The SBA holds seminars and webinars each month helping small businesses learn more about cash flow, financing and general management as well as overseeing its SCORE counselors who provide no-charge consulting services to any small business owner who asks. In addition, the agency has been stepping up its outreach to Spanish-speaking, Native American and military veteran entrepreneurs to help them startup and grow their companies. Both the SBA and the House Small Business Committee publish news, advice and information geared towards their small business audience on their websites and through newsletters (the House committee has grown theirs to over a million subscribers).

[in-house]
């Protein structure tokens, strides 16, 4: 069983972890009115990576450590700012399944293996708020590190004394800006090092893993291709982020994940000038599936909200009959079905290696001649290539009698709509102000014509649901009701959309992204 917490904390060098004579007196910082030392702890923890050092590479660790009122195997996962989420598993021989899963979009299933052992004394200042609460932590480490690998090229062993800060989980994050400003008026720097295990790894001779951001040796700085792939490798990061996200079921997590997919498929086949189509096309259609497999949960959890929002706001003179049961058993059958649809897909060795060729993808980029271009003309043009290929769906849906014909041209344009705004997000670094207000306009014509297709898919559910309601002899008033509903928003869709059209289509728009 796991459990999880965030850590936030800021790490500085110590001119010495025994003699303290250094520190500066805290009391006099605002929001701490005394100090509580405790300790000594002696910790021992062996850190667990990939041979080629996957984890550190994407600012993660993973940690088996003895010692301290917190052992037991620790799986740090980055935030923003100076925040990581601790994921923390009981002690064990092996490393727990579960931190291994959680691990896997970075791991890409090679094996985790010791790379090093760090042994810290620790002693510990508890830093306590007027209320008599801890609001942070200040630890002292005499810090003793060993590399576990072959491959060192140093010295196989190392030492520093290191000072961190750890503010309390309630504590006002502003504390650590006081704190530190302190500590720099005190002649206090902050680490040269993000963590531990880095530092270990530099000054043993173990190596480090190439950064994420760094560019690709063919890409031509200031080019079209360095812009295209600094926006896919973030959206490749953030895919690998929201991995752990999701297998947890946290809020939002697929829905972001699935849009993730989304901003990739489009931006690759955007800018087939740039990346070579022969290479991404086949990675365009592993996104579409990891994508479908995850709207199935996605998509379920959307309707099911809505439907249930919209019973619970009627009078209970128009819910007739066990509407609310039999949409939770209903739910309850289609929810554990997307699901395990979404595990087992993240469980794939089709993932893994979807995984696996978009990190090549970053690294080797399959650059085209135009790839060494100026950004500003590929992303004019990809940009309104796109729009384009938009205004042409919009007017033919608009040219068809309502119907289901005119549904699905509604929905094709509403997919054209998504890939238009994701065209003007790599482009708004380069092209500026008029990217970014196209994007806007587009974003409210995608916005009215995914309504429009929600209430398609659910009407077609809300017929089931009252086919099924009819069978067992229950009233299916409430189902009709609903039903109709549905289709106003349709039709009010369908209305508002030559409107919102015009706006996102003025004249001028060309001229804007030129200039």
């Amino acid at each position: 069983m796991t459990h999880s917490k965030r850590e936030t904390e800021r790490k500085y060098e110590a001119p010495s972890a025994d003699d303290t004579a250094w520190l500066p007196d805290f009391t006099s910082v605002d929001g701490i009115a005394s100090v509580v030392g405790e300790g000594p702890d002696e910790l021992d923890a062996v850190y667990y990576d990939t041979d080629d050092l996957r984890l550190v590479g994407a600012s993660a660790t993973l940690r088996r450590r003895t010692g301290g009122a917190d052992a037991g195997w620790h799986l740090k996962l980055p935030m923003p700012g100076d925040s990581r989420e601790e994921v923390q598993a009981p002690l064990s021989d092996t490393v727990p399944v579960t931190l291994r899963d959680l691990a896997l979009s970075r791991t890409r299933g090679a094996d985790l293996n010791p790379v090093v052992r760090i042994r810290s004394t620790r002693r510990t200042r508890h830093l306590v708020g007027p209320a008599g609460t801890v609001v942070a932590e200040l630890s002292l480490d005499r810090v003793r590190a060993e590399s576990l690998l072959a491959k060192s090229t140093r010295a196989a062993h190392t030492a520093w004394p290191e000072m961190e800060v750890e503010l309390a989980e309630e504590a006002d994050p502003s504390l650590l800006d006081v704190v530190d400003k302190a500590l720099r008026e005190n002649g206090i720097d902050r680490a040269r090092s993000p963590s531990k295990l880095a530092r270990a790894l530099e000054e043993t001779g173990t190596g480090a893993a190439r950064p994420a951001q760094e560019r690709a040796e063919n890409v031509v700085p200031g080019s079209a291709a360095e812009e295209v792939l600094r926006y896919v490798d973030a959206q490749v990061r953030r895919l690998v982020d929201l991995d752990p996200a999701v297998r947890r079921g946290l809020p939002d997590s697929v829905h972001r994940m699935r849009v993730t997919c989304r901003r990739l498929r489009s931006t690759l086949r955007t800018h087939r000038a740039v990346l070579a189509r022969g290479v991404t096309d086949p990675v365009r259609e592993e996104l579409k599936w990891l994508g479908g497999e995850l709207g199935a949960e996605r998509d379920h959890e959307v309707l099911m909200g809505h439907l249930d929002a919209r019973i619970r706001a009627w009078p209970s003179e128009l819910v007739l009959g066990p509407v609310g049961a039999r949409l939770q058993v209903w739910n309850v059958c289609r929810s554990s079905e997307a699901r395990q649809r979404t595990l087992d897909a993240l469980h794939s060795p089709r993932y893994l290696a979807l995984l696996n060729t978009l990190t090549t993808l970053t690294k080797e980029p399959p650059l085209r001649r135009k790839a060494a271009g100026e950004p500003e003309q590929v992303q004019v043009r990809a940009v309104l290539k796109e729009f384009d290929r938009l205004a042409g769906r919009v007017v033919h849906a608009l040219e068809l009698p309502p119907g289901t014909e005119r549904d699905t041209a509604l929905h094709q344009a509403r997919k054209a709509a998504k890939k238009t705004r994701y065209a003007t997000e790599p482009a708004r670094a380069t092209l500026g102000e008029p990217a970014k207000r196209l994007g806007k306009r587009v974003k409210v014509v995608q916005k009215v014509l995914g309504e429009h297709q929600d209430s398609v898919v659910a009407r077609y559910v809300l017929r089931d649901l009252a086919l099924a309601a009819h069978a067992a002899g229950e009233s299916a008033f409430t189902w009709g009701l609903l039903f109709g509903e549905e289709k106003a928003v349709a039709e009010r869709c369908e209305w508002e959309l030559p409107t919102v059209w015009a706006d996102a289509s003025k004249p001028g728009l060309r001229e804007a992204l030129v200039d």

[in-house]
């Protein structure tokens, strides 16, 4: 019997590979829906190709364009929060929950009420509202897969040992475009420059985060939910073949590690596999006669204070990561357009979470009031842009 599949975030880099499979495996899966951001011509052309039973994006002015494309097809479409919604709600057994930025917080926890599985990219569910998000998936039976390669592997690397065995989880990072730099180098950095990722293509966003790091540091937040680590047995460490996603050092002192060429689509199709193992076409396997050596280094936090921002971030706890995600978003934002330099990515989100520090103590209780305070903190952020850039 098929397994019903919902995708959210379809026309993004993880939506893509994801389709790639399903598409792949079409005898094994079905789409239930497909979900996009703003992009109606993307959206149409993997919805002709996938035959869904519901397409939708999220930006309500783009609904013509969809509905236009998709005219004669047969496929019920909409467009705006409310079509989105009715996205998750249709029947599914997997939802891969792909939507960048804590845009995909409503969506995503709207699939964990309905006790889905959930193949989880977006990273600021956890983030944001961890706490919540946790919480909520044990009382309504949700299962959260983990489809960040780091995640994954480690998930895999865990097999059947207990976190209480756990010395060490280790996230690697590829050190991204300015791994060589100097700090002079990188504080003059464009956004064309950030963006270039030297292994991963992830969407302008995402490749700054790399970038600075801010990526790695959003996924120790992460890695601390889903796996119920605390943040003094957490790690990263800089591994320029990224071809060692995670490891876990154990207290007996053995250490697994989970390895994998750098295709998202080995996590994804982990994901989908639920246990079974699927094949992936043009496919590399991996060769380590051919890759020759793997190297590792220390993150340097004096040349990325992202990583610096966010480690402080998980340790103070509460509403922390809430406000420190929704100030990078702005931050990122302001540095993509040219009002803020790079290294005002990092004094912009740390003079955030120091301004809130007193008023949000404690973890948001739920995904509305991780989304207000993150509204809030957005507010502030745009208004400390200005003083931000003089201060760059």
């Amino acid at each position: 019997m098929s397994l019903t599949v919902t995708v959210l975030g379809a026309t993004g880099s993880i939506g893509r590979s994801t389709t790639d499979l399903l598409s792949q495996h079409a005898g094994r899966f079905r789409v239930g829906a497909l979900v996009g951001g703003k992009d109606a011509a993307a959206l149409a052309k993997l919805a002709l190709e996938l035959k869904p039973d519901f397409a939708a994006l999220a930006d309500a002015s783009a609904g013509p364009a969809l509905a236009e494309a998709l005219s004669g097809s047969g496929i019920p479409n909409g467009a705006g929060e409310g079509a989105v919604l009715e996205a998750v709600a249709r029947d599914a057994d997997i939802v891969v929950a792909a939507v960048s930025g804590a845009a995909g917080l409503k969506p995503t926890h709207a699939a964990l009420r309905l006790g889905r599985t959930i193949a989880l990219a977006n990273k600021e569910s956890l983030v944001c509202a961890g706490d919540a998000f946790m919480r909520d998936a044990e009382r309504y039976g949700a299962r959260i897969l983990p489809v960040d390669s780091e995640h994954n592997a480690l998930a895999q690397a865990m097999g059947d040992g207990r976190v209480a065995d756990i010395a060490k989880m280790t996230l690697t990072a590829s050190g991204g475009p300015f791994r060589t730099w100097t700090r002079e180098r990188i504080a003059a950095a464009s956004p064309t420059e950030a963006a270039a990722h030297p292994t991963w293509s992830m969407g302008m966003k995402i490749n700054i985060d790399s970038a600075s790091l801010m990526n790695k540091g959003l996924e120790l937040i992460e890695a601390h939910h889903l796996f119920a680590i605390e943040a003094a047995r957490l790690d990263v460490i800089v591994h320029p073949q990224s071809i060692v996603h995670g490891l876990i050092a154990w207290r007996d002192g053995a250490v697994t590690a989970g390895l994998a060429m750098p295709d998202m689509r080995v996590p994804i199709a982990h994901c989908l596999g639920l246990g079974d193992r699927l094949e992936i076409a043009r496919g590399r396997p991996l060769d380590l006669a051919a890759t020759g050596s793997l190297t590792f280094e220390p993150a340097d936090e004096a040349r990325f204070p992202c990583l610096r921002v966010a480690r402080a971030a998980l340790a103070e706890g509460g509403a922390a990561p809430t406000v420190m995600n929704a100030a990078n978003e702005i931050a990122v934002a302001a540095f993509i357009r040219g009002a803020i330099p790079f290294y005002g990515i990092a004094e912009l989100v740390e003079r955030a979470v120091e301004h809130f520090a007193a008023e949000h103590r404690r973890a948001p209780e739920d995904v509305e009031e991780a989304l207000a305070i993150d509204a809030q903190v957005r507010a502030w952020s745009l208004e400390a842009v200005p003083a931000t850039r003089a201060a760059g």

3. Making capital available
Contreras-Sweet, a former banker, has been obsessed with improving the availability of capital for small business owners since taking over as chief of the SBA. And she’s done a lot. Among the things accomplished so far is the zeroing out of fees on certain small dollar loans and the improvement of access to 7(a) and 504 Loan programs (for general and real estate financing purposes). “We are allowing more businesses to get through this cycle faster,” says Contreras-Sweet. “For example, if a loan application wasn’t submitted within nine months from its initial date a banker had to start over again. We’ve changed that.” In addition, the SBA has expanded their Impact Investment Fund, offered more money through their Prime Grants initiative, sponsored a Growth Accelerator Competition which awards cash prizes to startups, started a $1.5 million grant funding for disadvantaged businesses, awarded $2 million in FAST grants to certain universities that support research and development and made improvements to their Small Business Innovation Research and Small Business Technology Transfer programs. More is planned to streamline the approval process and remove paperwork from loan programs.